I’ll OK this comment this time but only to use it as an example of what I do NOT want to see.
It does not help anyone improve anything specific.
This experiment will only be useful if it involves specifics & not the sort of comment that clogs up other blogs and is an alternative to useful discussion.
I am not interested in moderating ‘random unsubstantiated political discussion’.
Without wanting to necessarily continue the opening flurry from Ollie (who is, as I know from discussions I’ve had on the subject with him on Twitter, vehemently against PGCE / university route into teaching), are you interested in hearing about the advantages of PGCE and university led teacher training or is that not a line worth pursuing in this discussion on ITT? I want to know, before I put pen to paper as I don’t want to waste precious holiday time arguing for something no one in government is interested in retaining.
Yes I’m very much interested in the pros of PGCE.
The key to this experiment is specifics.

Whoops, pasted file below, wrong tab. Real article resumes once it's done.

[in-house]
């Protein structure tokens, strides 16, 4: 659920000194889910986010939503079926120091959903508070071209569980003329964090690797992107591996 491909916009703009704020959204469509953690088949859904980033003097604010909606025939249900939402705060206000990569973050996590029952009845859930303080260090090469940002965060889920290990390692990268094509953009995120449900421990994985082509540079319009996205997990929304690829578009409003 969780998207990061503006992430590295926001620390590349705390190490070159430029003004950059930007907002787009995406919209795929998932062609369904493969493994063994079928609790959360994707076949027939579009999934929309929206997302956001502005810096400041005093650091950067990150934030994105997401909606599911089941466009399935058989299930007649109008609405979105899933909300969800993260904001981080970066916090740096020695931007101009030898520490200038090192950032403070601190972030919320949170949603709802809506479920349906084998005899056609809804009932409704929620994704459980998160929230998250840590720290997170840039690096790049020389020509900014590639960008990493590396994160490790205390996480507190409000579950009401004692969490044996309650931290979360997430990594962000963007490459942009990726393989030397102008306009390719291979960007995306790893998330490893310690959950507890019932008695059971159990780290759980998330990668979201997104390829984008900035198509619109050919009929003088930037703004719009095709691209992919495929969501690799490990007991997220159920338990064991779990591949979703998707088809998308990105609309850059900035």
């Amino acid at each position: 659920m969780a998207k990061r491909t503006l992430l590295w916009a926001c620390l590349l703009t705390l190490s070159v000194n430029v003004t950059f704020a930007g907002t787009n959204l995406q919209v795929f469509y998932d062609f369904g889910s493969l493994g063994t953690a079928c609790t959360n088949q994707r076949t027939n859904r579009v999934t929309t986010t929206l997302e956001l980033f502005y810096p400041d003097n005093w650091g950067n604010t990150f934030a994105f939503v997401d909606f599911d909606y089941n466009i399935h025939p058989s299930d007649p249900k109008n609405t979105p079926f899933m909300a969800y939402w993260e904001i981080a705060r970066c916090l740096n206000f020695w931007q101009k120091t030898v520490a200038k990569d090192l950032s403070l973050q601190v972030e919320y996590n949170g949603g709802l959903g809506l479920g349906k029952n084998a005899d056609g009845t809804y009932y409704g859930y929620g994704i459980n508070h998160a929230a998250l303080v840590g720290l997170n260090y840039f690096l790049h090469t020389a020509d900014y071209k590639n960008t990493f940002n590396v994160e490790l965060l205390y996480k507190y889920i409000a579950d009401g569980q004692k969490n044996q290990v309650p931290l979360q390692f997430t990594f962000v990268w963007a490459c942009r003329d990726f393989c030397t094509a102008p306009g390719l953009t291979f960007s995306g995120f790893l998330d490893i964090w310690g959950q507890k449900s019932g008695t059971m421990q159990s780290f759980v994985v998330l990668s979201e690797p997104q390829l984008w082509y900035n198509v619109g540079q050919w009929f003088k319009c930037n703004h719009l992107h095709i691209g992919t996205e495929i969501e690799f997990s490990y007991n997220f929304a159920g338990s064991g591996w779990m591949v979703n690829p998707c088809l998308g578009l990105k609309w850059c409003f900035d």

So I don’t want a reply to Olly in the same style but evidence and specifics that people in the chaos of Whitehall can act on.
Similarly if Olly provides specifics, good.
All arguments need testing. We can do this in the open and those making decisions will read…
Allow and then directly encourage ITT in Special schools to place Primary trainees in Secondary age classes where there is curriculum content being delivered which falls into the Primary areas of teaching. This would significantly increase capacity to deliver training placements in Special schools and go some way to begin to alleviate the major recruitment problem in this area of education.
Thanks. This is a good example. I sat in many SD meetings and did not know this was not allowed. D
Ok Dominic, I’m having a go with limited/intermittent wi-fi and no access to some of the documents I might find useful but as a starter we need to recognise that there is a distinct difference between ITT provision at university level and educational research – they are often separate departments and in some cases there is little communication between the two so what might be useful on the ground doesn’t always get through. Bringing ed research and teacher training closer together might help – this means thinking about the research funding processes and how we value the impact of research on the profession.